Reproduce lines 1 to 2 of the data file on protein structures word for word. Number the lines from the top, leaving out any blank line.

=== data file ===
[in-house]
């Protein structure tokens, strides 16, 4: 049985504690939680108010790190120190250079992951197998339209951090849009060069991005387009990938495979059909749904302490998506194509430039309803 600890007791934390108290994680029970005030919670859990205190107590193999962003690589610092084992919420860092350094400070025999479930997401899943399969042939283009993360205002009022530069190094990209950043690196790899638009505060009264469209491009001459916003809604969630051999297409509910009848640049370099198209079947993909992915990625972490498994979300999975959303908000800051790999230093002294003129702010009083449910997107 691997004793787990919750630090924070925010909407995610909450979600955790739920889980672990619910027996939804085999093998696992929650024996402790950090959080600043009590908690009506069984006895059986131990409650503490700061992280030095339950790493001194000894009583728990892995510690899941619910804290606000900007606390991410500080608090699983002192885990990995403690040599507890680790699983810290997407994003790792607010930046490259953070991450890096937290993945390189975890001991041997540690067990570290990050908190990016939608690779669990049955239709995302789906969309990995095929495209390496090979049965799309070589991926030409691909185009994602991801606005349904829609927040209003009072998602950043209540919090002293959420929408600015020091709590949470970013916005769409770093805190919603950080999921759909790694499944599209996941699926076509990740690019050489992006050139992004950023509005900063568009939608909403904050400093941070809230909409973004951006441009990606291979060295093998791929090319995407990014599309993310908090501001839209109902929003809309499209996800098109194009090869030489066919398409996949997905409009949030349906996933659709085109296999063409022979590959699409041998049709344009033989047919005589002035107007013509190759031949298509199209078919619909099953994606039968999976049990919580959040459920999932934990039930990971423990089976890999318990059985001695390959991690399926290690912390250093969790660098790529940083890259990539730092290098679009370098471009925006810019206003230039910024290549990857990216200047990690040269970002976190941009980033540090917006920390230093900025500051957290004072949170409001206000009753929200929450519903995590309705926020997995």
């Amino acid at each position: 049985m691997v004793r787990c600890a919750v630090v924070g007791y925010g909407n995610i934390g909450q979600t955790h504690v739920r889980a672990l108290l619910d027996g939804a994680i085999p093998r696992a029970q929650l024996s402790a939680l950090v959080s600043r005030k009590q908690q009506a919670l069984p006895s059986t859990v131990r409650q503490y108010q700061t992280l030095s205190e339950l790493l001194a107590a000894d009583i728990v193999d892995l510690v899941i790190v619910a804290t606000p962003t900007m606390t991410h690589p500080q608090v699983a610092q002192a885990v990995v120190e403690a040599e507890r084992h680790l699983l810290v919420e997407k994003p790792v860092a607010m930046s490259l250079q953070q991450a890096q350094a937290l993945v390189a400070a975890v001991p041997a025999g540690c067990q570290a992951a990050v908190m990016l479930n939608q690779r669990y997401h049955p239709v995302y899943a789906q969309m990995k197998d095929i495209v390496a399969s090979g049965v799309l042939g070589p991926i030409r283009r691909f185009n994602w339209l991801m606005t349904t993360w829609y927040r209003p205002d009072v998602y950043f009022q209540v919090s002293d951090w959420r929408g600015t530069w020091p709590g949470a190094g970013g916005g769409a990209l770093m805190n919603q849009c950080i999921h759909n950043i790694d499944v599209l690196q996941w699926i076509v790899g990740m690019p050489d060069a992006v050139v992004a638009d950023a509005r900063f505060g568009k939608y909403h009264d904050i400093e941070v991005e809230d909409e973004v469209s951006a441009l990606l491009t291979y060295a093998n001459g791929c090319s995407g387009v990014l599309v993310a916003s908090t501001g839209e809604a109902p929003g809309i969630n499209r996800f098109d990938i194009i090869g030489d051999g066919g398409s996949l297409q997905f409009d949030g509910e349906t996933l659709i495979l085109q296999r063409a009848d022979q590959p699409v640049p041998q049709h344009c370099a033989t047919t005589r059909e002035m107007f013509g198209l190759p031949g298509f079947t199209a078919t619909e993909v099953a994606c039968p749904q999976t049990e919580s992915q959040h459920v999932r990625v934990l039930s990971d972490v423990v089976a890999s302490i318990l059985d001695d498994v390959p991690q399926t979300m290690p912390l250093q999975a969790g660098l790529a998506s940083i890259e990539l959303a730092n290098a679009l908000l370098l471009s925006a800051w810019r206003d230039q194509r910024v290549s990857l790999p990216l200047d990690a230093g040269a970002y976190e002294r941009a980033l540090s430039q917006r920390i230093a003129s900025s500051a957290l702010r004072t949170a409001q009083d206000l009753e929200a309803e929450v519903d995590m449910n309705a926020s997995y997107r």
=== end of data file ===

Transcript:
[in-house]
């Protein structure tokens, strides 16, 4: 049985504690939680108010790190120190250079992951197998339209951090849009060069991005387009990938495979059909749904302490998506194509430039309803 600890007791934390108290994680029970005030919670859990205190107590193999962003690589610092084992919420860092350094400070025999479930997401899943399969042939283009993360205002009022530069190094990209950043690196790899638009505060009264469209491009001459916003809604969630051999297409509910009848640049370099198209079947993909992915990625972490498994979300999975959303908000800051790999230093002294003129702010009083449910997107 691997004793787990919750630090924070925010909407995610909450979600955790739920889980672990619910027996939804085999093998696992929650024996402790950090959080600043009590908690009506069984006895059986131990409650503490700061992280030095339950790493001194000894009583728990892995510690899941619910804290606000900007606390991410500080608090699983002192885990990995403690040599507890680790699983810290997407994003790792607010930046490259953070991450890096937290993945390189975890001991041997540690067990570290990050908190990016939608690779669990049955239709995302789906969309990995095929495209390496090979049965799309070589991926030409691909185009994602991801606005349904829609927040209003009072998602950043209540919090002293959420929408600015020091709590949470970013916005769409770093805190919603950080999921759909790694499944599209996941699926076509990740690019050489992006050139992004950023509005900063568009939608909403904050400093941070809230909409973004951006441009990606291979060295093998791929090319995407990014599309993310908090501001839209109902929003809309499209996800098109194009090869030489066919398409996949997905409009949030349906996933659709085109296999063409022979590959699409041998049709344009033989047919005589002035107007013509190759031949298509199209078919619909099953994606039968999976049990919580959040459920999932934990039930990971423990089976890999318990059985001695390959991690399926290690912390250093969790660098790529940083890259990539730092290098679009370098471009925006810019206003230039910024290549990857990216200047990690040269970002976190941009980033540090917006920390230093900025500051957290004072949170409001206000009753929200929450519903995590309705926020997995």